13 10 HOW GOVERNMENT BODIES MITIGATE THE RISK OF CYBER ATTACKS 28. The agency has informed Rigsrevisionen that the number of domain administrators has been considerably reduced. Implementing reductions beyond the current level without affecting the stable operations of the agency will in the opinion of the agency be difficult. The agency agrees with Rigsrevisionen that a change of practice and increased monitoring of the administrators can improve security. The agency has stated that the overall IT security has been improved for the government bodies that are relying on the services provided by the agency, but that the establishment of an operations centre will also lead to the emergence of new risks related, for instance, to cyber attacks. E. Responsibility for the security of the government bodies The infrastructure of the Danish Agency for Governmental IT Services include servers, networks, computers and general programmes like, for instance, office /calendar and user rights management systems. Professional support systems are systems that offer the facilities needed to perform specific tasks. These systems are run on top of the Danish Agency for Governmental IT Services IT infrastructure. 29. It appears from the standard agreement entered between the Danish Agency for Governmental IT Services and the clients that the agency is responsible for the IT infrastructure operations and security, whereas the government bodies are responsible for running and ensuring the security of their professional support systems. The agreement also refers to security updates, but not to download of programmes or the use of local administrators. Rigsrevisionen is of the opinion that the agreement does not clearly specify how responsibilities concerning the security controls referred to in this report, should be divided between the parties. In reality the choices made by the individual government bodies concerning their professional support systems affect the agency s efforts to develop a secure IT infrastructure, which again affects the security of the government bodies. On the other hand, the agency s choices concerning the IT infrastructure security affect the government bodies business opportunities. 30. Private businesses are obliged to submit digital information to the government and the government registers data on the citizens sometimes contrary to their wishes. In the opinion of Rigsrevisionen, the responsibility for ensuring that data remain confidential rests with the ministry that is collecting and storing the information. It follows that the government bodies, owning the data, should be responsible for ensuring adequate protection of the data. Rigsrevisionen, 2 October 2013 Lone Strøm /Peder Juhl Madsen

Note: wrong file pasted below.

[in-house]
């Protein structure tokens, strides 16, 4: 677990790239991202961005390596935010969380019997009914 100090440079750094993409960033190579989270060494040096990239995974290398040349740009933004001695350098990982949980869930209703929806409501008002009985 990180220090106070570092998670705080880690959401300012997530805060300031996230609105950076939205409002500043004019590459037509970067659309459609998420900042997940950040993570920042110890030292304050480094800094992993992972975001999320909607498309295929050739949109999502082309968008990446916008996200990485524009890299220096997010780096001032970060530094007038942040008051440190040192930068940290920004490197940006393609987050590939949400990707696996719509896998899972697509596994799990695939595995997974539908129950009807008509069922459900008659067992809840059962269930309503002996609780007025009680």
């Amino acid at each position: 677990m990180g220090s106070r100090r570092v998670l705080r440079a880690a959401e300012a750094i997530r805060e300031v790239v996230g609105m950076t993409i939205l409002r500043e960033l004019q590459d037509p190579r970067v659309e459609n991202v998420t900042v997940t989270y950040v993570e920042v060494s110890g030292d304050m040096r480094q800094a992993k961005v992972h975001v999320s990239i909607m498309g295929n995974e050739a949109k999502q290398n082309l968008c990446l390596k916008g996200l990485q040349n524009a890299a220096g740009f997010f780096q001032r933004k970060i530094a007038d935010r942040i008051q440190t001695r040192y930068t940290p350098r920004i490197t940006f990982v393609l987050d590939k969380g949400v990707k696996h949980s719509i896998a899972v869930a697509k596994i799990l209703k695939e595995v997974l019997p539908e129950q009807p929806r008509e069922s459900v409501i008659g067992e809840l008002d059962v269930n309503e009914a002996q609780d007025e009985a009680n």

14 GLOSSARY 11 Appendix 1. Glossary Adobe Flash Adobe Reader Annual audit Antivirus programme Browser Cyber attack Danish Centre for Cyber Security Data owner Digitising Domain administrator Download DS 484 and ISO Government bodies Hard disk Information security Infrastructure Internet Explorer An add-on programme that can be downloaded from the Internet. The programme allows the user to view graphics like, for instance, a movie trailer, videos and websites. An add-on programme that can be downloaded from the Internet. The programme is required to view, print, sign and comment on pdf documents. Rigsrevisionen s annual audit includes on-going audit of, for instance, business procedures and internal controls, including IT audit and closing audit of annual accounts. The results of the on-going audits are generally reported to the auditee and the ministry concerned. A computer programme that detects, prevents, and takes action to disarm or remove malicious software programmes before they gain access or spread. Antivirus programmes often include a function that scans the traffic between the computer and the Internet to prevent malicious software from going in or out of the computer. A software application that is installed on the computer and allows the user to locate, retrieve and display content on the Internet. One of the most widely used browsers is Microsoft s Internet Explorer, which comes with many computers. Is in this report referring to an attempt to get unauthorised access to IT systems or data. The purpose of such attacks and the methods used depend on the attacker, i.e. a foreign state, a criminal organisation or individuals who break into computer systems on their own. Is part of the Danish Defence Intelligence Service under the Ministry of Defence. The mission of the Centre is to protect Denmark from cyber attacks, espionage and Internet theft. The data owners are responsible for securing data through implementation of the necessary technical and organisational measures. Although tasks concerning data processing, including collection, recording and storing, may have been outsourced, the data owner will still be responsible for ensuring that the security level is adequate. Conversion of data, sound or images to digital formal and wide use of electronic media and computer-based business procedures. A domain administrator has full rights, access and control of all IT systems and data in an organisation. Domain administrators have considerably more privileges than local administrators. Transferring, for instance, programme or audio and image files from the Internet to a computer. Information security standards. The DS 484 is a Danish standard and ISO is an internationally recognised standard. The contents differ, but they both aim to ensure information security. An administrative unit of government, whose management is accountable for one or several budgets and accounts relating to the Danish Appropriation Act. This is where all data are recorded and stored in the computer, i.e. programmes, games, music, images, etc. Referring to security relating to all digitally-based information, but also, for instance, to the physical framework and paper-based documents. The infrastructure of the Danish Agency for Governmental IT Services refers to its hardware, software and network resources, i.e. servers, computers and general programmes like, for instance, office /calendar and rights management systems. One among many browsers. Internet Explorer is a Microsoft product.